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Hills like White Elephants - Literary Analysis

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Vioty Milord

April L McCray

ENC 1102

Literary Analysis Essay

October 1, 2018

The Hills on the Set

        The psyche is loaded up with recollections whether it be wonderful or frightful. Among those memories are places that the memories happened at. Usually the places that are important hold an emotional weight that causes us to remember. Whether it be your best friend’s house around the corner, the park on 3rd street, or even a terrifying alley. At whatever point something noteworthy occurs, the place it occurred at is constantly recalled as well. This is what setting is in a story. As the area and context in which the characters live and where these events occur. The place an occasion happened might be the key locale of a story or it can convey representative significance. It can help set the mood and tone, impact the manner in which the characters act, influence the dialogue, foreshadow events, invoke a reaction, mirror the society in which the characters live, and some of the time even has an exceptional influence in the story itself. It can also be a critical element as the setting provides the framework for what is being presented. Ernest Hemingway’s story “Hills Like White Elephants” is a simple yet complex narrative that consist of conversation between a girl named Jig and an unnamed American man. The imagery and symbolism the setting presents gives a subtle understanding of the implications of their conversation and potentially what will happen next.

        In the story the two characters are on a train station overlooking the mountains. Hemingway utilizes the setting to metaphorically display the relationship between the two characters. What the setting tells is that, regardless of being in the same landscape with each other, they are still very much apart and can’t see eye to eye. What the allegory of the setting tells about the characters is that, while they are a couple and part of the same landscape, they are also as divided. The two are at a crossroad. This foretells the unwritten outcome of the decision that Jig must make. Hemingway displays the great separation of the couple with their values, expectations and thoughts which brings it back to the 2 different roads. The lack of shade sets the

        Majority of the story is in dialogue while the other words used to depict their environment. Each description of what is around is representative to their circumstance.  For instance, when Jig sits at the table, the hills across the Ebro Valley appear “white in the sun and the country was brown and dry” (Hemingway 197), but from the end of the station, she can see “fields of grain and trees along the banks of the Ebro” and “the river through the trees” (Hemingway 199). “The brown, dry, and infertile land represents a rootless, empty, and sterile life, like the one the couple is presently living, while the fertile land along the Ebro River represents the meaningful and fruitful life they could have if they would not go through with the abortion. The railroad junction, a place where one can change directions, symbolizes a point in time when the couple can alter the course of their lives.” (Lanier) The crossroad also has to do with the repetitive reoccurrence of the word “two” itself. The placement of the story at a train station also shows how unstable the relationship is between them. A train station isn’t somewhere one stays for long, instead it’s somewhere to go to get to the next destination. One which Jig is uncertain of.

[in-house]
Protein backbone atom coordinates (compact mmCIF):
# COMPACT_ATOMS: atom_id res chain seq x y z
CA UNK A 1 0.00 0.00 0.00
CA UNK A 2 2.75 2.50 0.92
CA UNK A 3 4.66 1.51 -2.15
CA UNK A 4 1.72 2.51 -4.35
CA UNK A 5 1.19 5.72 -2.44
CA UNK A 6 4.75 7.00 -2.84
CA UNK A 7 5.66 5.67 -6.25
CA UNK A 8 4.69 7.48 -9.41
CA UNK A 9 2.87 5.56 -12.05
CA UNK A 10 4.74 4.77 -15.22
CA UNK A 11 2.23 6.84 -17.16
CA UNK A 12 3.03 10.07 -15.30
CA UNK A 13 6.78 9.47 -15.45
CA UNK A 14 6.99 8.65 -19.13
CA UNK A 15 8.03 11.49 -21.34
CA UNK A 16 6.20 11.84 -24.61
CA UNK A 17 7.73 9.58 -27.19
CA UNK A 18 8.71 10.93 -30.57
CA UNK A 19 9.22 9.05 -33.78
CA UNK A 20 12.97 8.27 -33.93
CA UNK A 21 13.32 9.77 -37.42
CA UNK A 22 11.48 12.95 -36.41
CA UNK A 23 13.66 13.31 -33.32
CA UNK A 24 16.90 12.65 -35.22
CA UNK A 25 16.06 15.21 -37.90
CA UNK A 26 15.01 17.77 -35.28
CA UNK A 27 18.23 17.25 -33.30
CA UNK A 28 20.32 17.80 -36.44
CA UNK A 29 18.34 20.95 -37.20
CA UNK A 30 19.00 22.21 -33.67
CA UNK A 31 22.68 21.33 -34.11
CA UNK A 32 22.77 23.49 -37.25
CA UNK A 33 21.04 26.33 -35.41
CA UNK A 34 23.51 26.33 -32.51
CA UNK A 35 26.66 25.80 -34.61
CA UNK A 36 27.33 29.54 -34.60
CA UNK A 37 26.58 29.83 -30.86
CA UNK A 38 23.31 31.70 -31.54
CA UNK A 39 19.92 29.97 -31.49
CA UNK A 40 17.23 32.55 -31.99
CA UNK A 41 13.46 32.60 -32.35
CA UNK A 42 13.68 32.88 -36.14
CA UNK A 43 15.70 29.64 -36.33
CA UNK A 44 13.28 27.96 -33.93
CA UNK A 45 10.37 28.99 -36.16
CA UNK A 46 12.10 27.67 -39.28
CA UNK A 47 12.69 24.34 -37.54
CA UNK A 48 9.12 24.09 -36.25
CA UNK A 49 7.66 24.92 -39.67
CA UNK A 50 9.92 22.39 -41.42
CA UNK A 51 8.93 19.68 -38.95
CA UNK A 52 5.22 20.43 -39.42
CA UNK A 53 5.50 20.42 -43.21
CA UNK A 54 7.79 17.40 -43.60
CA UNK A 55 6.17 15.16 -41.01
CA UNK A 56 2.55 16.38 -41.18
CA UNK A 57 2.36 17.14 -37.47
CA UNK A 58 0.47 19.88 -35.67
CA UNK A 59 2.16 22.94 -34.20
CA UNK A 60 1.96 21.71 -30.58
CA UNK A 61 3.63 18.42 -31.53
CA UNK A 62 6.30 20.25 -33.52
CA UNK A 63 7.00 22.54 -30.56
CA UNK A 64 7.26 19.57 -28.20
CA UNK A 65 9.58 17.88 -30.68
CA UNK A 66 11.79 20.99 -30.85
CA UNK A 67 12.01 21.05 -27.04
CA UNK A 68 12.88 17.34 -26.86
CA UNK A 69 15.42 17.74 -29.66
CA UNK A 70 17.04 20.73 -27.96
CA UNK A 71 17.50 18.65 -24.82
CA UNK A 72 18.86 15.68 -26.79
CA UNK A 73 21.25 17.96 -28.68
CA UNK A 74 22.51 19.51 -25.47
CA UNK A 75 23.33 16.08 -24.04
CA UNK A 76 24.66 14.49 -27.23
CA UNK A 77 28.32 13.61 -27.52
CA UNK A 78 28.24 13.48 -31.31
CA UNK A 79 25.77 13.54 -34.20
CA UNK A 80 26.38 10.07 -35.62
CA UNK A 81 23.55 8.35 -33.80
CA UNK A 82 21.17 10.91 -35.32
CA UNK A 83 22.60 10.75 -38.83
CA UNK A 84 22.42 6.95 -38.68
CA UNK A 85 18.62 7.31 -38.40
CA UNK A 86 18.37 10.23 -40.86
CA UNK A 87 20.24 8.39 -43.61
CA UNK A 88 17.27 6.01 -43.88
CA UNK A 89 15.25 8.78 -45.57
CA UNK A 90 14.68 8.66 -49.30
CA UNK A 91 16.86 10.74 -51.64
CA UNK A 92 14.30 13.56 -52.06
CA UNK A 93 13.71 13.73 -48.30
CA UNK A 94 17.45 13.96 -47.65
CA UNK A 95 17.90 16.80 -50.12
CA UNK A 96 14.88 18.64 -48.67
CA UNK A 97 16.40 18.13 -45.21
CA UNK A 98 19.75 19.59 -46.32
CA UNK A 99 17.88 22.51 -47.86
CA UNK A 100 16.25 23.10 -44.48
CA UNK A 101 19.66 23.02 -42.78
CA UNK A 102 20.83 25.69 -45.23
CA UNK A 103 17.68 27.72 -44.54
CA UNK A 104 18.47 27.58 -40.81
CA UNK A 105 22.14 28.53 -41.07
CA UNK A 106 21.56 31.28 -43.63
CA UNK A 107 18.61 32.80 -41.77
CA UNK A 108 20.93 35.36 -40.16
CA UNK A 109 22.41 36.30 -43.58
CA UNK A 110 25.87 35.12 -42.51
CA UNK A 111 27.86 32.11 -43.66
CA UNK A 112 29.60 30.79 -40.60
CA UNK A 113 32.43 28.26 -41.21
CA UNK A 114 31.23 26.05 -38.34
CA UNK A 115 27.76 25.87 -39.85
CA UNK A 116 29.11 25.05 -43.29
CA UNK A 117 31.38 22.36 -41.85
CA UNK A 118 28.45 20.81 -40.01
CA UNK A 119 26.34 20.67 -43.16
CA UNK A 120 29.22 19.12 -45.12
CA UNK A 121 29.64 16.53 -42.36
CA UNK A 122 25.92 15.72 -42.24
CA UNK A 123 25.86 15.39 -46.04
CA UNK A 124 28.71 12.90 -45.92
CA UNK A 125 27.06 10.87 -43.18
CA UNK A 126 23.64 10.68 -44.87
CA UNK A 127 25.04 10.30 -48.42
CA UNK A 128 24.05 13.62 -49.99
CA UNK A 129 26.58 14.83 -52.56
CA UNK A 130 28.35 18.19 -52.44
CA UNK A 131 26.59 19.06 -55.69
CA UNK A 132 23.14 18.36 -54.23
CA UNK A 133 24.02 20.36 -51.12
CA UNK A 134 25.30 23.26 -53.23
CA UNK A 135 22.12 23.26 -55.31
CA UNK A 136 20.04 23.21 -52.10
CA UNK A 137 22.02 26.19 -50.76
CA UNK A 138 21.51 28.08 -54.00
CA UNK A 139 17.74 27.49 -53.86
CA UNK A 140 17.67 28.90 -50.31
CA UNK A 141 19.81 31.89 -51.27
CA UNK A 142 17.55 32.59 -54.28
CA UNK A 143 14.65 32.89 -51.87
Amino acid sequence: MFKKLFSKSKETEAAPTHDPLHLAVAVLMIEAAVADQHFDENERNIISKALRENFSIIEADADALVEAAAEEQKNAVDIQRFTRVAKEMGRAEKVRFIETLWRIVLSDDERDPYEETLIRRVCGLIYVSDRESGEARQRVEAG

“According to Lewis Weeks, Kenneth Johnston, and Perrine, the unborn child, though of value to the girl, is a white elephant to the man, who wants to get rid of it. The barren hills remind Weeks of a pregnant woman’s swollen belly and breasts, and Johnston sees the “hills like white elephants” as a constant reminder of the abortion and the couple’s opposing views: the girl’s reverence for life and the man’s lack of reverence for it.” (Lanier) Jig’s reference to the hills with the use of the word skin symbolizes her own belly as the “white elephant.” “The man's attempt to bully pregnant Jig, although certainly by no means justified, should come as no surprise.” (Rankin 234) The imagery of the hills symbolizes the man's unfeeling and egotistical sentiments about Jig's unwanted pregnancy and his longing to be freed of their "white elephant" that undermines his freedom to travel. Hence him being American on the way to Madrid and the bags from going to hotels. The hills also represent the ups and downs of the reckless relationship that they currently have. Jig is the only one that is thinking of the possibility of both sides by using her surroundings to relate to her situation. This is evident when she looks out to the horizon. On the other hand, the man is close-minded and never bothers to look at the horizon nor the “white elephant”. It is clear by his simple dismissal when he says, “I’ve never seen one.” (Hemingway 197) The narrowing of his point of view further exemplifies his selfishness and the lack of their future.

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